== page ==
The story is related about Yankel, who goes through the forest every day to and from his work. For years, he takes the same route. Then, one day, he is late. As he walks in the forest, it grows dark, and he finds himself lost with no way out. He panics, but then he suddenly remembers that he has a box of matches in his pocket. He reaches into his pocket, takes out the matches and lights a match every few minutes in order to see where he is going.
A few evenings later, Yankel finds himself in the same situation, with no light and no sense of where he is going. This time, though, he has no matches and is totally lost. Wondering what he can do next, he hears water and remembers that from the sound of the water, he knows which direction to go, and he find his way out of the forest. Yankel feels extreme happiness, secure in the knowledge that he has learned a new skill, knowing that he will never be lost again in the darkness.
Purim is our ultimate day of simchah, for we, too, have learned that most important skill which keeps us bound in love to our Source of light.
When our relationship with Hashem was still new, we experienced open nissim — miracles — clarity of vision: the Ten Makkos, culminating in Yetzias Mitzrayim, Krias Yam Suf, and more. These “matches” spark the light and guide us in troubled times.
This period is compared to a time of courtship between chassan and kallah, when a prospective groom demonstrates his feelings to his future bride by means of acts whose purpose is to prove his feelings toward her. At the time of the chuppah — Mattan Torah — the kolos uvrakim, the unparalleled experience of gilui haShechinah, left us no choice but to accept Hashem and His Torah with a resounding “naaseh v’nishma.”
This is one explanation to kafah aleihem har k’gigis, that the open revelation left us in a position where we were forced to be mekabel the Torah. However, how different it was in the days of Mordechai and Esther, a time of hester panim, when the darkness of Haman descended; the absence of any flashes of lightning; no open revelations. It was then that we needed to learn a new skill. To listen and be attuned to the presence of our Protector, to our Beloved. It is reminiscent of a couple whose relationship has now spanned many years and has stood the test of time with its many challenges. This husband may now not act as he did in the first days of courtship and their newlywed years. However, this couple’s bond has reached a stage where a mere glance conveys meaning to the other. The security of such a relationship brings tremendous serenity and simchah.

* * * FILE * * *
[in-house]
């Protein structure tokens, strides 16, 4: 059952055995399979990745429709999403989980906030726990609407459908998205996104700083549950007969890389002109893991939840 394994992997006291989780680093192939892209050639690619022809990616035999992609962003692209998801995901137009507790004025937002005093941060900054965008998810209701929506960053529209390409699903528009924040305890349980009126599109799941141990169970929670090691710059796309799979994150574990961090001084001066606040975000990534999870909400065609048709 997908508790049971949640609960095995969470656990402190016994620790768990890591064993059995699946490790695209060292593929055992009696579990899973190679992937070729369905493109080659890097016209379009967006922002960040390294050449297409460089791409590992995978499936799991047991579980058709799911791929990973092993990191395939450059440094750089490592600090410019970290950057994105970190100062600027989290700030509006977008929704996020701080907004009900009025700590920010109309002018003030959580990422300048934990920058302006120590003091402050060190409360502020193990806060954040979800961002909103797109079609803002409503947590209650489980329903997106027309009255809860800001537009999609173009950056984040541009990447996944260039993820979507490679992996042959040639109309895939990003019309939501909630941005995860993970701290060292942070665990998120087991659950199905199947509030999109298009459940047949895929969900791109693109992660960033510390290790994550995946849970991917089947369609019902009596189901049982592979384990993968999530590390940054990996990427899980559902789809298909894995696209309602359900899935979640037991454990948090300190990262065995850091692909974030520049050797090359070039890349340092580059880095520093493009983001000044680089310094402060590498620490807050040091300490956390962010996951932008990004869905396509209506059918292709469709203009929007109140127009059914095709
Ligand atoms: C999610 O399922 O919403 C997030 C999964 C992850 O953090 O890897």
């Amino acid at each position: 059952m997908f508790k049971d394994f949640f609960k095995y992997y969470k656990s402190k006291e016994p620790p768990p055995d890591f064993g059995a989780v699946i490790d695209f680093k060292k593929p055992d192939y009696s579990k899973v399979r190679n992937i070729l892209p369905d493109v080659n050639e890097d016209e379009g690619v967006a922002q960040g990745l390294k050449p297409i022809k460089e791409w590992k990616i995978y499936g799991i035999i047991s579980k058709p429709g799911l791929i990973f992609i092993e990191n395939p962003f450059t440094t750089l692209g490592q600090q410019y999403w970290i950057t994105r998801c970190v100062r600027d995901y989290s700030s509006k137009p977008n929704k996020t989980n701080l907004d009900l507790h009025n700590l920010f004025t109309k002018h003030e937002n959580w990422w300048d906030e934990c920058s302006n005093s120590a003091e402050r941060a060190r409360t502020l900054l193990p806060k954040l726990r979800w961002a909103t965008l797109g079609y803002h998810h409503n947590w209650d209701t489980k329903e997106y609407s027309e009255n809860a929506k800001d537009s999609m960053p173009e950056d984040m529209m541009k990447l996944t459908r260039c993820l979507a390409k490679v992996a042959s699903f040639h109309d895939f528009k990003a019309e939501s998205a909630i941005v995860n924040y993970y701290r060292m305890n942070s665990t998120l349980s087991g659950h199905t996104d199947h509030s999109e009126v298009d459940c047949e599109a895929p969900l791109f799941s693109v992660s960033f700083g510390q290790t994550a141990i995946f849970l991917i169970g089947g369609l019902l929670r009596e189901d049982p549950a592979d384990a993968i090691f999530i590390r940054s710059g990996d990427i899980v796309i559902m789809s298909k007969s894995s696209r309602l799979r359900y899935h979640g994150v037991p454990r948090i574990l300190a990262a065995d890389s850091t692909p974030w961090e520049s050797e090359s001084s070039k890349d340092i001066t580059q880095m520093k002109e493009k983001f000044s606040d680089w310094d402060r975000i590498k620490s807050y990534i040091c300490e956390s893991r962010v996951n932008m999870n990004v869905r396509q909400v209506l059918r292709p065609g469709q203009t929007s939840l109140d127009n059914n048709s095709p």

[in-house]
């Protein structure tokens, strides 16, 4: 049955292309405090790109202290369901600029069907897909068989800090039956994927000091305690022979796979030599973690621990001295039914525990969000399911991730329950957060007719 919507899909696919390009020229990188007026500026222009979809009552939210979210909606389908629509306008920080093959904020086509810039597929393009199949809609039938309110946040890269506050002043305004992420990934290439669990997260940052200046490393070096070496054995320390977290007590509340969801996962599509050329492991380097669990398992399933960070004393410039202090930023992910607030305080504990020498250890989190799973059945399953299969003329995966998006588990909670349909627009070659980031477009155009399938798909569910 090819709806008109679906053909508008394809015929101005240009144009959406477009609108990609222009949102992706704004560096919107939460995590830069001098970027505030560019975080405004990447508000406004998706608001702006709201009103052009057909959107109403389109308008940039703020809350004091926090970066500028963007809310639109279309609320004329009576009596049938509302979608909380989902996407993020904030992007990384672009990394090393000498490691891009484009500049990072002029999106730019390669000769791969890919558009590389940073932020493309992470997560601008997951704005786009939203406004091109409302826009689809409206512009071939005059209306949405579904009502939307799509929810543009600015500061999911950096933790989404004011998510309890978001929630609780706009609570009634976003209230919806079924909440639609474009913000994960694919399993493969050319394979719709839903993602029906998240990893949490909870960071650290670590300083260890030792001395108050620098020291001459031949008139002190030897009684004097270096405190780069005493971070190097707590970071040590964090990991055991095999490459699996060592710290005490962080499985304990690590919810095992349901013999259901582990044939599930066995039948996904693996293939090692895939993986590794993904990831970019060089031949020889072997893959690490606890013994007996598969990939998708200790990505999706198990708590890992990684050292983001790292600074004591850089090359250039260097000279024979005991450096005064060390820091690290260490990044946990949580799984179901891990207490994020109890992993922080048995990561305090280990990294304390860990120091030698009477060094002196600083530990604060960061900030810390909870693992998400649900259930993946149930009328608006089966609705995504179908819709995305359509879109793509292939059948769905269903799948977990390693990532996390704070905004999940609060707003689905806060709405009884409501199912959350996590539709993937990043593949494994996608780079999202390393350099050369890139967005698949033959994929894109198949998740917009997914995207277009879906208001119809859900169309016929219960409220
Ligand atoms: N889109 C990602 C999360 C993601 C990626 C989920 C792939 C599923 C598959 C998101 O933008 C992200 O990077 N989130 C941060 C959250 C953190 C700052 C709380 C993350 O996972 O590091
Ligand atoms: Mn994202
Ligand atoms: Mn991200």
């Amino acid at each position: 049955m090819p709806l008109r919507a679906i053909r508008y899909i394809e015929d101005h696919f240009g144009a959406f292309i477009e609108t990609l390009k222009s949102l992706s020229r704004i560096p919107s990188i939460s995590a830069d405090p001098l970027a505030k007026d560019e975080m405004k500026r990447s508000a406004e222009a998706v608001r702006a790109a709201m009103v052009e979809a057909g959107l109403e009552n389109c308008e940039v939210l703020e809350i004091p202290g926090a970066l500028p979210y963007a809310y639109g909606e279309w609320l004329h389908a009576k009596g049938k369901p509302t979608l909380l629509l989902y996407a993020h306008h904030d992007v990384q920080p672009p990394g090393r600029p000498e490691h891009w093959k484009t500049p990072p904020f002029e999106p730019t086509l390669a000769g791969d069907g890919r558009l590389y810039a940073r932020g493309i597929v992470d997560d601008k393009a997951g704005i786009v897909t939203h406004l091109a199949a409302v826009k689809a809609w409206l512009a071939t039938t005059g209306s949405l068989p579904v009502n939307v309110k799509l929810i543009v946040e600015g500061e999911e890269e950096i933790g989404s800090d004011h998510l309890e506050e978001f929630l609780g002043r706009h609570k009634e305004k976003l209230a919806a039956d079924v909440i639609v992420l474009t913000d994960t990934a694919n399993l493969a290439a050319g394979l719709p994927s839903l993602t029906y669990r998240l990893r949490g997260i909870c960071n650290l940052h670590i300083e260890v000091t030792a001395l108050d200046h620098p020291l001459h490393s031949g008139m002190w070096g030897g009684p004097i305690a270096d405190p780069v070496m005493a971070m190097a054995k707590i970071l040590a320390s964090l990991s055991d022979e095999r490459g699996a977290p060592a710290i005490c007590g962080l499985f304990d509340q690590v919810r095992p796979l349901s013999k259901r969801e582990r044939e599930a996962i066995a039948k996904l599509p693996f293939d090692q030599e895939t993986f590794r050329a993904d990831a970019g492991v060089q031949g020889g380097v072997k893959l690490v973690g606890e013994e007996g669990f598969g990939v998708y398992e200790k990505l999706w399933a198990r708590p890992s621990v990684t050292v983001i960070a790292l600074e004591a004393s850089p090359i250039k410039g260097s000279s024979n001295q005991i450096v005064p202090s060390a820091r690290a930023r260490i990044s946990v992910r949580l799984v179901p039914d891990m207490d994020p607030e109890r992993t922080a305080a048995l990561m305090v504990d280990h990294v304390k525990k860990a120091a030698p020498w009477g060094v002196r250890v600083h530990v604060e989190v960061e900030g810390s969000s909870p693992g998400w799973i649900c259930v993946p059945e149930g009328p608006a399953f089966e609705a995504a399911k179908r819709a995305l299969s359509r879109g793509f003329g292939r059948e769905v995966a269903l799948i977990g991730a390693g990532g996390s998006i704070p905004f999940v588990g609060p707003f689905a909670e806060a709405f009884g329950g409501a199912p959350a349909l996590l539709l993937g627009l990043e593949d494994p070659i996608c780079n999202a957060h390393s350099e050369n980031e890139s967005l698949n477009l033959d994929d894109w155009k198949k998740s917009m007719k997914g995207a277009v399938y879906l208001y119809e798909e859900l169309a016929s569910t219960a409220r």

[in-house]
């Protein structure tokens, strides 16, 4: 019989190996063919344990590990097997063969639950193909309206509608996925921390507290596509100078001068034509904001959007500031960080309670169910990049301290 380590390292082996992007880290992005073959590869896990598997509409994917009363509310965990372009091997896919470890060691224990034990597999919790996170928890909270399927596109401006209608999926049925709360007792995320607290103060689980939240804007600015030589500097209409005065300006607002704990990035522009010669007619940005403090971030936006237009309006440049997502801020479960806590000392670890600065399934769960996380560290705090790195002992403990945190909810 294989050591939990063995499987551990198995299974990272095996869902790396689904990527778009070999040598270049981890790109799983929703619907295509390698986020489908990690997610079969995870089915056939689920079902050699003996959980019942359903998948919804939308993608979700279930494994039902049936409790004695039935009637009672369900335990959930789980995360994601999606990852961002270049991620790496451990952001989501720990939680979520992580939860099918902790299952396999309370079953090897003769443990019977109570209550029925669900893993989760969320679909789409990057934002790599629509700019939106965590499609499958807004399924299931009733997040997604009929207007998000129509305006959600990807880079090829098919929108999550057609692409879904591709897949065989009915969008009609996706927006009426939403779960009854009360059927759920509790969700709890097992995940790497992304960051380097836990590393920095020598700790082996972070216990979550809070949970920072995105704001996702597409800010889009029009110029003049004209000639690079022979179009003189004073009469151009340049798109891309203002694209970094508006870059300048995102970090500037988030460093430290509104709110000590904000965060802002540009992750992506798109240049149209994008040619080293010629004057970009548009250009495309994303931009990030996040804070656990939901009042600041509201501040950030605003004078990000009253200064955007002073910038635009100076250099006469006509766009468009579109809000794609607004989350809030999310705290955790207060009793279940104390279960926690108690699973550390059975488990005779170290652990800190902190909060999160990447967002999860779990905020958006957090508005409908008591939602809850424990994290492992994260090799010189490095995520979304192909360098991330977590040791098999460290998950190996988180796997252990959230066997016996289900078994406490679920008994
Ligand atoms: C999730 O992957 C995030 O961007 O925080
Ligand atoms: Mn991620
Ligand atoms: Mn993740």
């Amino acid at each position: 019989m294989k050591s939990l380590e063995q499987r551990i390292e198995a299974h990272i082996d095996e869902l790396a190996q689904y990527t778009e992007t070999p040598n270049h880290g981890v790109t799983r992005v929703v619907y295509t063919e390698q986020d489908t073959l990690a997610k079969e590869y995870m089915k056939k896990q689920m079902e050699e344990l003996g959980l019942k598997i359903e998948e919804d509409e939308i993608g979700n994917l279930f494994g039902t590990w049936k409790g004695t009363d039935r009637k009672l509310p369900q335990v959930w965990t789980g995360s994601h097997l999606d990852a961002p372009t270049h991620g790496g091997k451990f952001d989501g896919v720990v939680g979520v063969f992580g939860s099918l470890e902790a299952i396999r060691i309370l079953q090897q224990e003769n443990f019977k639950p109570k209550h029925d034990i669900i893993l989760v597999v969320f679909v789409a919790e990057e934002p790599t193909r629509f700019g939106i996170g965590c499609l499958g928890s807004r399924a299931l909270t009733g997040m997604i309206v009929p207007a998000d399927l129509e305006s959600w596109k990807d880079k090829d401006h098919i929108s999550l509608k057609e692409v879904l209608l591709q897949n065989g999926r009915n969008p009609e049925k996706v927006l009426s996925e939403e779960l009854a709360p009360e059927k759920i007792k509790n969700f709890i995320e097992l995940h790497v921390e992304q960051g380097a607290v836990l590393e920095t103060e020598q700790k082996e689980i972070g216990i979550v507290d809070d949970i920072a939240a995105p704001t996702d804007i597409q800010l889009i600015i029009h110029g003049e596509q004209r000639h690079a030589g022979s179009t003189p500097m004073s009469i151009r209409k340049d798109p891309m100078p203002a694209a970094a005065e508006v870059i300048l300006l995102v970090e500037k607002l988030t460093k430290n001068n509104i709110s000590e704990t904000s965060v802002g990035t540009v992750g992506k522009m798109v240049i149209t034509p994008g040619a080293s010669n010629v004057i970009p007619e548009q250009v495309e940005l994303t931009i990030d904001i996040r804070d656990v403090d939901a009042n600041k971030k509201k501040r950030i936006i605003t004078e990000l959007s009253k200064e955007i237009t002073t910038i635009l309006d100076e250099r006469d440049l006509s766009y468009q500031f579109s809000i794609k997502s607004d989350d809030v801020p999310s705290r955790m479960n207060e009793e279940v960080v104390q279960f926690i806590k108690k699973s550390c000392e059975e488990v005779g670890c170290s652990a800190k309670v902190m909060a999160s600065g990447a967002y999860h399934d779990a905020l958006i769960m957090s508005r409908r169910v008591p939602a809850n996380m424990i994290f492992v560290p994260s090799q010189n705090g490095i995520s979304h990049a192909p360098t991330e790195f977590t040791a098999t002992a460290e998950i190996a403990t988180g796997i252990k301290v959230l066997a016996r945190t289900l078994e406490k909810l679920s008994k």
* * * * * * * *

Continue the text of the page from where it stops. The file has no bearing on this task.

Nes Purim taught us the new skill of finding Hashem in the darkness, and proved to us that our bond with Hashem is alive and well and as strong as ever, in spite of the hester panim that would continue throughout the long, hard years of galus. We feel intense simchah.
The Megillah tells us that the Yidden kiymu v’kiblu. They kept the Torah and accepted it, a reaffirmation of naaseh v’nishma, this time not with the force of open revelation, but with love. The explanation given is kiymu mah shekiblu kvar — we are just reigniting our acceptance of what we accepted previously. The bride and groom have renewed their vows. Klal Yisrael with Hakadosh Baruch Hu, through the bond of Torah, continue to strengthen their relationship. We may take the same route each day, we may experience constant success, but when all of a sudden we have a challenge, and it appears that the world has gone dark with no way out, we must remember the hester panim, the fact that even though we may not see it or believe it, we must stretch out our hand, reach out for help with tefillah in times of need. Our tefillos will never go unanswered.
Sometimes the path is longer than we expected, but there is a path. There is a master plan. Listen out for the stream. Look out for the glance, strengthen the bond. Hear the message of Hakadosh Baruch Hu, Who sends us a message that we must translate into action, realizing its role in the master plan. The nisayon is not to focus on one’s self, “What’s happened to me?” but “What is wanted from me? What is my duty now, and how do I respond to the test which lies before me?”
With this appreciation of Purim and accepting the greater message, we are mekabel, we accept, and we are mekayem. We keep all that we committed ourselves to, in true simchah, appreciating that all is from the One Above, Who is expecting us to reach ever greater heights.